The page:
International politicians such as Richard Holbrooke are congratulating the Serbian government for this important action - delayed and obstructed all these years.  

    Men resembling Karadzic have often been reported in various parts of Serbia and Bosnia, and various alleged accomplices were brought to court for aiding and abetting both Karadzic and Mladic.

    It was obvious that they were both protected by powerful local allies, and it is presumed that Karadzic was arrested yesterday thanks to the betrayal of some insider.

    There is still an outstanding American bounty of five million dollars for the arrest of either Karadzic or Mladic; for 12 years the tempting hoard of cash was never claimed.

    Yugoslavia's shattered ruins

    Karadzic is defending himself with silence - but not a complete silence. He has claimed that his arrest was a "farce," and that he was detained three days ago by masked men, and kept prisoner in a small cell.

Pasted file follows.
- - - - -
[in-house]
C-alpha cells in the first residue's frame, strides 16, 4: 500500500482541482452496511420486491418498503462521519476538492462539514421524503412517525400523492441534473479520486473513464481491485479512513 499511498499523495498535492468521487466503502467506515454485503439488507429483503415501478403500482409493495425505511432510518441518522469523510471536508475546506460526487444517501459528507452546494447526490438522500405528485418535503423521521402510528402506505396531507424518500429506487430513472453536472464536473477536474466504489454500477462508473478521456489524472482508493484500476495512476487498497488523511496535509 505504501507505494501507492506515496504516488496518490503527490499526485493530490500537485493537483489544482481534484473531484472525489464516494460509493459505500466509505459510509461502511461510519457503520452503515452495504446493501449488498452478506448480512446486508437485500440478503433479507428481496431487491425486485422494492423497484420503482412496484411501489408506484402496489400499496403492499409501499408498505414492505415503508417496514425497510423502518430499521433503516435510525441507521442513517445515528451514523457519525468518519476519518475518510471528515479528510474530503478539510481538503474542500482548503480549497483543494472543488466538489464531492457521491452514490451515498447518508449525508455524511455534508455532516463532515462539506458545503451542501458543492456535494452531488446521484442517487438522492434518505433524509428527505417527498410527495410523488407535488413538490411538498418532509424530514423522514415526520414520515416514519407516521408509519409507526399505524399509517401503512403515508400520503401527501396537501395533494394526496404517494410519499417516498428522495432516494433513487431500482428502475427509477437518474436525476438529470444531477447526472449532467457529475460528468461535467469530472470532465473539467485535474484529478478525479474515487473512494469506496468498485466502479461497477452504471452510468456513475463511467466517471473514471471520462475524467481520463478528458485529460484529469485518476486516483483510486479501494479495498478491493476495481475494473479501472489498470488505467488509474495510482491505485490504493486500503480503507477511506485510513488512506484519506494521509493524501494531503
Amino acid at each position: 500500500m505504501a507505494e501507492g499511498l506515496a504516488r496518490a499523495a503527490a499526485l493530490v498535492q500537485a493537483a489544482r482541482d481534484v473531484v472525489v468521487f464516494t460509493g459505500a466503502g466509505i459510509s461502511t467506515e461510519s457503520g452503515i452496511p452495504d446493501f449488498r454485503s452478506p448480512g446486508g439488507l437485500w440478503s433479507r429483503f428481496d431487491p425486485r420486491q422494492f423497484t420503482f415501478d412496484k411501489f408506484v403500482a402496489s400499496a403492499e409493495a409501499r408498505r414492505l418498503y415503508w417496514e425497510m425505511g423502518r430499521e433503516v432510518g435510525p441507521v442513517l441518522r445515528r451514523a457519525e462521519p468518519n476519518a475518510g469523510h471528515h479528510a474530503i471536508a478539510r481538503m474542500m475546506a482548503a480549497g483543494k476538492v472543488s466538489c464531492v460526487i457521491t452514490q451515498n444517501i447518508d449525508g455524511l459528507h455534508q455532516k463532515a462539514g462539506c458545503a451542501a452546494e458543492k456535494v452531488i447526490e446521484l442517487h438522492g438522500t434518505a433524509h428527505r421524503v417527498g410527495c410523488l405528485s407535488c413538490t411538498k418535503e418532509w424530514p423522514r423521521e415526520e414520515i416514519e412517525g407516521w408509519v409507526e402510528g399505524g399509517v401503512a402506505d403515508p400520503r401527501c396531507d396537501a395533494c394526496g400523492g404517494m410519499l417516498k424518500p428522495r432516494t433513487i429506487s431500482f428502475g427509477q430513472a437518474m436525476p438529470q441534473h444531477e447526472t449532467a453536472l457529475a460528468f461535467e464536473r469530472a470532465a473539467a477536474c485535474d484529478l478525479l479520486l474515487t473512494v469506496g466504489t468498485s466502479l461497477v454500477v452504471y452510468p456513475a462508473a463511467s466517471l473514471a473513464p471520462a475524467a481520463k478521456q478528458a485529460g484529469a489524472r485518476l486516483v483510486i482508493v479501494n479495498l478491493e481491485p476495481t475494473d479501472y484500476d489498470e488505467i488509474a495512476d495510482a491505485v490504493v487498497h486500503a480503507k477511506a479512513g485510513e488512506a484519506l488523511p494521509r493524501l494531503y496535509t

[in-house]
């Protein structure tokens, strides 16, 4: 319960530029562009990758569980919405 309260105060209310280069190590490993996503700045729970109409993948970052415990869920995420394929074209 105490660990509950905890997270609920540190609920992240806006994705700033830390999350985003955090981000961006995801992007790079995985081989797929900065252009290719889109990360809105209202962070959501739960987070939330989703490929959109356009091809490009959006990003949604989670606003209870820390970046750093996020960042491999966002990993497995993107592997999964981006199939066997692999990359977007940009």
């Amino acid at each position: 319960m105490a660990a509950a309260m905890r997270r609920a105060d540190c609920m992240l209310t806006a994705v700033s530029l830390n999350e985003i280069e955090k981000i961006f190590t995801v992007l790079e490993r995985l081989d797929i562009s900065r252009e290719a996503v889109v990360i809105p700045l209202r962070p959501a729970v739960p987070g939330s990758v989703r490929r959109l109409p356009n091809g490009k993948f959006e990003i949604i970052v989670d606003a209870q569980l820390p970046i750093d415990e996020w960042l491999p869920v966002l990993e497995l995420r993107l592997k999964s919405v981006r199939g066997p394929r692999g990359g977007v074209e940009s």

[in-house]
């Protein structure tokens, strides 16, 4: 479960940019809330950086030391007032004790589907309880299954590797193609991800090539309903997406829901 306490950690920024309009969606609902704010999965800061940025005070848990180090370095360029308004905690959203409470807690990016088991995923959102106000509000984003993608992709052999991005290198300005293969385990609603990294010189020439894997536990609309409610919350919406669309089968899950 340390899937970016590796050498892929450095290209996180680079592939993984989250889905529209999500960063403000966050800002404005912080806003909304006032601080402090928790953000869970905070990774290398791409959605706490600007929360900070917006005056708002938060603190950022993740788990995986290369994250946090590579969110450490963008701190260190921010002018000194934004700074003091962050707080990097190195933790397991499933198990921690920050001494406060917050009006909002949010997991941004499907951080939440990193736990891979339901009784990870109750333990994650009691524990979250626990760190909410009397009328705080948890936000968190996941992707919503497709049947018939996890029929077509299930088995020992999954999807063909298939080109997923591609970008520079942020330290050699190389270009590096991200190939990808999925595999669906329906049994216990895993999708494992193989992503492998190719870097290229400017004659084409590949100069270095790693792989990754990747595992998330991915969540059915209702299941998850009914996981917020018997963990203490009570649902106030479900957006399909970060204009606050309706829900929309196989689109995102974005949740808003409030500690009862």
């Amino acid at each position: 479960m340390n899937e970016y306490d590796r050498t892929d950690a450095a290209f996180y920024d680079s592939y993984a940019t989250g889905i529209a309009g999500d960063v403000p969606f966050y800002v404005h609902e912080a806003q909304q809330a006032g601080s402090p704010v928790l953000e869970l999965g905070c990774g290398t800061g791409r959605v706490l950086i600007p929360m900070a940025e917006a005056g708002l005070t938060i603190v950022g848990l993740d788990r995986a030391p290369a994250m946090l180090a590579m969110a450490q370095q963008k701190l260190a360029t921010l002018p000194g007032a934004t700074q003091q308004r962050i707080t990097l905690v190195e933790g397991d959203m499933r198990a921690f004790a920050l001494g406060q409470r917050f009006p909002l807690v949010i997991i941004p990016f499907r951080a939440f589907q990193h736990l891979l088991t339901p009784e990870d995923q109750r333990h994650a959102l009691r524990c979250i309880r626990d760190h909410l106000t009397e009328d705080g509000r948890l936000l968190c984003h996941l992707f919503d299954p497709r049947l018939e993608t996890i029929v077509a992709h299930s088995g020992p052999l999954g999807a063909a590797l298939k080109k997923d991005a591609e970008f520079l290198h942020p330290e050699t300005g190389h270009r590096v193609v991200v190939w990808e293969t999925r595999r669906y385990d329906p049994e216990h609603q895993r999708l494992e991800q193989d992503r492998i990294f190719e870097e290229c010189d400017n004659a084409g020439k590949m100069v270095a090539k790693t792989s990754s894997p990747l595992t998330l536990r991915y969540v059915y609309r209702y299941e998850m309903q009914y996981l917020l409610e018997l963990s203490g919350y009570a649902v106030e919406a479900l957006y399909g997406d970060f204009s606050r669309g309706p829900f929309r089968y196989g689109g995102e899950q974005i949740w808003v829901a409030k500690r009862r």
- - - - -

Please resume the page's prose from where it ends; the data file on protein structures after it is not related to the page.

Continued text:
According to officials, Karadzic, who is officially a Bosnian, has been living in Belgrade as a Serbian citizen, under a false identity, and with a new name - "Dragan Dabic".

    "Dr Dabic" has been working as a doctor of "alternative medicine" in a private clinic.

    Thin, bespectacled, balding and heavily bearded, Dr Dabic was moving freely in Belgrade; workers at the clinic deny they knew his real identity but he seems to have been shadowed and arrested while trying to change apartments.

    The world is in deadly earnest about Radovan's "farce," as congratulations pour in for President Tadic, the police and the Serbian justice system.  

    The Hague will never be popular in Serbia, especially when Bosnian alleged war criminal Naser Oric was released despite alleged attacks on Serbs.  

    In the shattered ruins of Yugoslavia there will never be a neat equalising of the blame, but this event is a giant step toward a living role for a peaceful, democratic Serbia within a modern Europe."

    SOURCE: Al Jazeera